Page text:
In an editorial published on 21 November, "Anis" wrote that reconciliation with the armed opposition is the only path toward peace in Afghanistan. Praising the existence of a "democratic government" in which all Afghans can participate without "any discrimination," the editorial expressed hope that the government will "open paths of reconciliation with its opponents in accordance with the principles of Islamic brotherhood." "Anis" argued that the government's reconciliation program should offer the opposition -- which the paper did not identity -- "an amnesty and the opportunity to participate in the government," and should try to "deliver a truly Islamic Republic of Afghanistan" to the "disgruntled brothers." The editorial urged "leaders of various Afghan tribes, Pakistani progressive and democratic parties," religious figures, and "impartial scholars" to assist the Afghan government in its ongoing reconciliation process. President Karzai recently reviewed the national-reconciliation programs aimed at offering amnesty to most members of the former Taliban regime, while Sebghatullah Mojaddedi, the head of the commission established to implement the reconciliation process, has blamed elements in Pakistan for assisting the Afghan insurgency (see "RFE/RL Newsline," 14 and 15 November 2005). AT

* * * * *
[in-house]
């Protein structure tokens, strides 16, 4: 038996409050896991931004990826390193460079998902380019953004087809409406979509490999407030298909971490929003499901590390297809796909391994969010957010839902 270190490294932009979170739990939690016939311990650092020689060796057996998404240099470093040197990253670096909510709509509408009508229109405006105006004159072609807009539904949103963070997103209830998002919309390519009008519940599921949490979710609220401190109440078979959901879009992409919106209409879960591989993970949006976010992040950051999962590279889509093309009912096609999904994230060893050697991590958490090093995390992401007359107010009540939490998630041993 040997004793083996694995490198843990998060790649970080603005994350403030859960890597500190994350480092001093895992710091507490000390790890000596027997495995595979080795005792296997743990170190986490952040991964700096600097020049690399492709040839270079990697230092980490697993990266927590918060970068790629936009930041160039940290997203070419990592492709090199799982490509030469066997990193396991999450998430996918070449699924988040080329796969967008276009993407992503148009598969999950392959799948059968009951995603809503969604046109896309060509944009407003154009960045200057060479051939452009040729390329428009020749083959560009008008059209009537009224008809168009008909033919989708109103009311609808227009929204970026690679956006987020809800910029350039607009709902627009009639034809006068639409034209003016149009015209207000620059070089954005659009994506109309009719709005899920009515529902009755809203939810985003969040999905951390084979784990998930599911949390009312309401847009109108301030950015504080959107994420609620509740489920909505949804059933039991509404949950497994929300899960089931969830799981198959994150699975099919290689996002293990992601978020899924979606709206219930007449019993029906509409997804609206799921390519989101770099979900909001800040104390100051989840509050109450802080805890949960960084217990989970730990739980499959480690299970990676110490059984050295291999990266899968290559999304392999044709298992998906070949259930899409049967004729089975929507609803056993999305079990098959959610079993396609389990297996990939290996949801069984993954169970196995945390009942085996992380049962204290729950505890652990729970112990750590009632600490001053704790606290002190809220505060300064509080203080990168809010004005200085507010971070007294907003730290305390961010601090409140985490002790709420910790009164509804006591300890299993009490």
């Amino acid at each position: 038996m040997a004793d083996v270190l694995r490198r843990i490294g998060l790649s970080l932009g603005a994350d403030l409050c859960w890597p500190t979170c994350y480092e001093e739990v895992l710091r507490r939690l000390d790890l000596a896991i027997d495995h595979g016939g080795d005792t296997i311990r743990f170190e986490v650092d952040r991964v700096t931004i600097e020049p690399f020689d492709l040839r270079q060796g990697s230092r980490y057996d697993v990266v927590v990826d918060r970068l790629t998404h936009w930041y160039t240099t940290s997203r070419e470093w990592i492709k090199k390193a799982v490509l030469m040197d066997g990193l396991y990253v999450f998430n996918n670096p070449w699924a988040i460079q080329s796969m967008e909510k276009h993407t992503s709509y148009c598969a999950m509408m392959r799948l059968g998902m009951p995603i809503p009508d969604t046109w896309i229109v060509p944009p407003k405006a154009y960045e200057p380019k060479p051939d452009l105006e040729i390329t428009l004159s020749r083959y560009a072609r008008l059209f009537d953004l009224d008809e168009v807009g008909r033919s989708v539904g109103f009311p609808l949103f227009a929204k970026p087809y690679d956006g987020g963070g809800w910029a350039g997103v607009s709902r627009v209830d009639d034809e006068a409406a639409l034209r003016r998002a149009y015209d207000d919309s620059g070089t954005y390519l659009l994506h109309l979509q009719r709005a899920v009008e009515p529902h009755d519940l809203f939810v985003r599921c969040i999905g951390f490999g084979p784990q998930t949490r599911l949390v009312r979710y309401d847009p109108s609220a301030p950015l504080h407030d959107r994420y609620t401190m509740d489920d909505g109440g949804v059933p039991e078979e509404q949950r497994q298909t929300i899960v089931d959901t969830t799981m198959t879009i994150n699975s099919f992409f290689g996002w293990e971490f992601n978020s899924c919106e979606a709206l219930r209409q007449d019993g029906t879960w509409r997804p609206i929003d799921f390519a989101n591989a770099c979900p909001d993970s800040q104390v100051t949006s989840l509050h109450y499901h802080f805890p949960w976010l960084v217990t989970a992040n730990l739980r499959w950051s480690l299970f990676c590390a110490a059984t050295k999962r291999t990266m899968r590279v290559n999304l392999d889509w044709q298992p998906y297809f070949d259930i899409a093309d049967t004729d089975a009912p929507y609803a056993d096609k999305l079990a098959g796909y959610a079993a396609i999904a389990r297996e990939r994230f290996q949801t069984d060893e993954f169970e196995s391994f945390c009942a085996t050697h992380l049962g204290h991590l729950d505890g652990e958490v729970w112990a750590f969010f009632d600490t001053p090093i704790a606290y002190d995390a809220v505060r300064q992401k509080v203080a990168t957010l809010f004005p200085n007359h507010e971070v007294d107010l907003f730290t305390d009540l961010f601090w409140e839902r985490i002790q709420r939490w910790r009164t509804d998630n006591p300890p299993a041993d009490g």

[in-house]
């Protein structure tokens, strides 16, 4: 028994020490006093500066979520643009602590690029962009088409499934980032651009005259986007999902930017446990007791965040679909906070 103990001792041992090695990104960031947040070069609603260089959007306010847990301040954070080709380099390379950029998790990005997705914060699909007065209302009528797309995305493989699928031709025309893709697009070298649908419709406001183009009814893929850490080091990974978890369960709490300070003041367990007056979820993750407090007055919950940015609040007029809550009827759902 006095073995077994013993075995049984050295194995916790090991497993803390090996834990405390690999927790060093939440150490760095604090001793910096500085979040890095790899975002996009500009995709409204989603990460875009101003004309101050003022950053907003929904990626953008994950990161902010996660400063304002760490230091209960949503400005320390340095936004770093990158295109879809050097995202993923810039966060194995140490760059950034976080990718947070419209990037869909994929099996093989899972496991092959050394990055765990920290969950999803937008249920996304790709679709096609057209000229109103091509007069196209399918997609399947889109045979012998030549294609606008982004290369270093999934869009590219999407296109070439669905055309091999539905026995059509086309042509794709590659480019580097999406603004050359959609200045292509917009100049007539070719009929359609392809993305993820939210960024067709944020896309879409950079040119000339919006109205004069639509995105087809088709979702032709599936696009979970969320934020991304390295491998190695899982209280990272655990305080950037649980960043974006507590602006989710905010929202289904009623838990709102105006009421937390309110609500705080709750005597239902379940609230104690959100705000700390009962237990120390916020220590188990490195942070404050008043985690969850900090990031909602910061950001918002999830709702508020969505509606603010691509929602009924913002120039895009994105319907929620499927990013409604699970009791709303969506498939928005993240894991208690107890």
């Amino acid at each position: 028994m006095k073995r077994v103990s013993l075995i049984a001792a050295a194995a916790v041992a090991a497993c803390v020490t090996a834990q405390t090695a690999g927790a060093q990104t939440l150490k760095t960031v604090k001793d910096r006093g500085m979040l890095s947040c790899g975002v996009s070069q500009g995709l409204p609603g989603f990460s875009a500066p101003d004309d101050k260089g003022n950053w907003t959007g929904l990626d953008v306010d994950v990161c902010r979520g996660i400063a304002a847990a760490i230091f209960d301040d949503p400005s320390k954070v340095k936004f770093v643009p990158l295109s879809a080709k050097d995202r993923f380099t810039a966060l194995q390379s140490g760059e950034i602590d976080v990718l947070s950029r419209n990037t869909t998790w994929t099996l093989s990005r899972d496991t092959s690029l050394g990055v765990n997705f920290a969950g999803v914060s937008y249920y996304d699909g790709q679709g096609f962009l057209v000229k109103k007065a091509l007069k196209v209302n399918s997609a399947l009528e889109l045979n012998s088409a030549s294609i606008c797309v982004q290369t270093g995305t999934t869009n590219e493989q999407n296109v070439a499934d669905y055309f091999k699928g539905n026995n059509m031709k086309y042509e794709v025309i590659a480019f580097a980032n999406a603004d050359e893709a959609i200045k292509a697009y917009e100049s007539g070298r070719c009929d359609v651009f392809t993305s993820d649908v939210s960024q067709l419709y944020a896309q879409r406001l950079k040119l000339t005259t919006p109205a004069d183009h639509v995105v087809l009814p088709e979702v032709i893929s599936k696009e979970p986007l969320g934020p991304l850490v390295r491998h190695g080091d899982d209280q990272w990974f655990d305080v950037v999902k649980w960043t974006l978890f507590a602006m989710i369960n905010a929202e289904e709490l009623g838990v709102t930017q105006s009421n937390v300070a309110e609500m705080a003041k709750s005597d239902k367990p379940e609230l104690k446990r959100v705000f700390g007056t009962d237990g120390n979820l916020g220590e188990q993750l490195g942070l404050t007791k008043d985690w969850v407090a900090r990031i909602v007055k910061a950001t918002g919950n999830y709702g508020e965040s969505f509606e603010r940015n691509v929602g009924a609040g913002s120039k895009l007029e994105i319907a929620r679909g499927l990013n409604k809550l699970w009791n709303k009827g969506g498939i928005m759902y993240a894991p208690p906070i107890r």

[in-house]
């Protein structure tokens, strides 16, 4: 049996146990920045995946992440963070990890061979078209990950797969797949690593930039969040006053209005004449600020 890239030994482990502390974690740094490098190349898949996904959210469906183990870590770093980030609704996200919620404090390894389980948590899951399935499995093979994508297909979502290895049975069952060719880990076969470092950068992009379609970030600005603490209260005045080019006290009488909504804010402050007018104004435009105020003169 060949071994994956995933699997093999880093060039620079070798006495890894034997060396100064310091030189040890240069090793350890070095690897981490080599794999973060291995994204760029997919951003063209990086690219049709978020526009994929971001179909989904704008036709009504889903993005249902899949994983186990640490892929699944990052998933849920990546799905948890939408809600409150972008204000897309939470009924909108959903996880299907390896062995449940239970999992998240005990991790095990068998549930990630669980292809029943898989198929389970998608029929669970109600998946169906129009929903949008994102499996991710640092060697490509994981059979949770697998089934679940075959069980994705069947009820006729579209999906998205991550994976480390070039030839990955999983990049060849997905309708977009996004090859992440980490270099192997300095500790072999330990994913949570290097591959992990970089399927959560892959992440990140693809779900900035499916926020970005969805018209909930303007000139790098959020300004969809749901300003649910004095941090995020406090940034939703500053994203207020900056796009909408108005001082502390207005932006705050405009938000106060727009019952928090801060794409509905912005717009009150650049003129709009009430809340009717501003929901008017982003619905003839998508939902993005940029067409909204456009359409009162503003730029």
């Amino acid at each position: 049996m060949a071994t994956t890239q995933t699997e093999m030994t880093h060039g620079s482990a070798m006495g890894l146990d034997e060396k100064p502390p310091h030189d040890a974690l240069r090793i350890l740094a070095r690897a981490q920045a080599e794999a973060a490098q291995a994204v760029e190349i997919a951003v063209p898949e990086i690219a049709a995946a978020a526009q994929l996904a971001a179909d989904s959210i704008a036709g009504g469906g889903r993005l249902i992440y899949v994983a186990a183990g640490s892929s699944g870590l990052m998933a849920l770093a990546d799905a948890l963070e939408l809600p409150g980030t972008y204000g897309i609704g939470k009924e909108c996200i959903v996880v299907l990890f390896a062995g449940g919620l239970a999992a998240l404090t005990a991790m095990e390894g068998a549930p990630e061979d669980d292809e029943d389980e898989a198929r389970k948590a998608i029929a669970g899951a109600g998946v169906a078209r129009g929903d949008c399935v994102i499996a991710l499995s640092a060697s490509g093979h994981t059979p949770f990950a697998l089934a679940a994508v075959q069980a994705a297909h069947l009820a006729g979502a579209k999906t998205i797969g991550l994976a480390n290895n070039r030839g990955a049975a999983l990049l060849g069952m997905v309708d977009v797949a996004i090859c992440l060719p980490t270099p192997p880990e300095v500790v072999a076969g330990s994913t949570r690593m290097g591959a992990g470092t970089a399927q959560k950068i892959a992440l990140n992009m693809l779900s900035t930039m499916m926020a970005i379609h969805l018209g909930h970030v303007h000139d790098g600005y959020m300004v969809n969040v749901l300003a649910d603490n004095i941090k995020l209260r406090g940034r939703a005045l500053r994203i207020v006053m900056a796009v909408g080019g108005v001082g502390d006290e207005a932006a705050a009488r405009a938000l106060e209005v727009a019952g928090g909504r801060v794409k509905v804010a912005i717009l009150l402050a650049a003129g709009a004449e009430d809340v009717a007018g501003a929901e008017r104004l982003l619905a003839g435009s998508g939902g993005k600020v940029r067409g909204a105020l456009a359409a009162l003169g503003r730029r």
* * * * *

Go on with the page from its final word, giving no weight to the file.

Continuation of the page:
Western Afghan Governor Blames Police For Clash With Army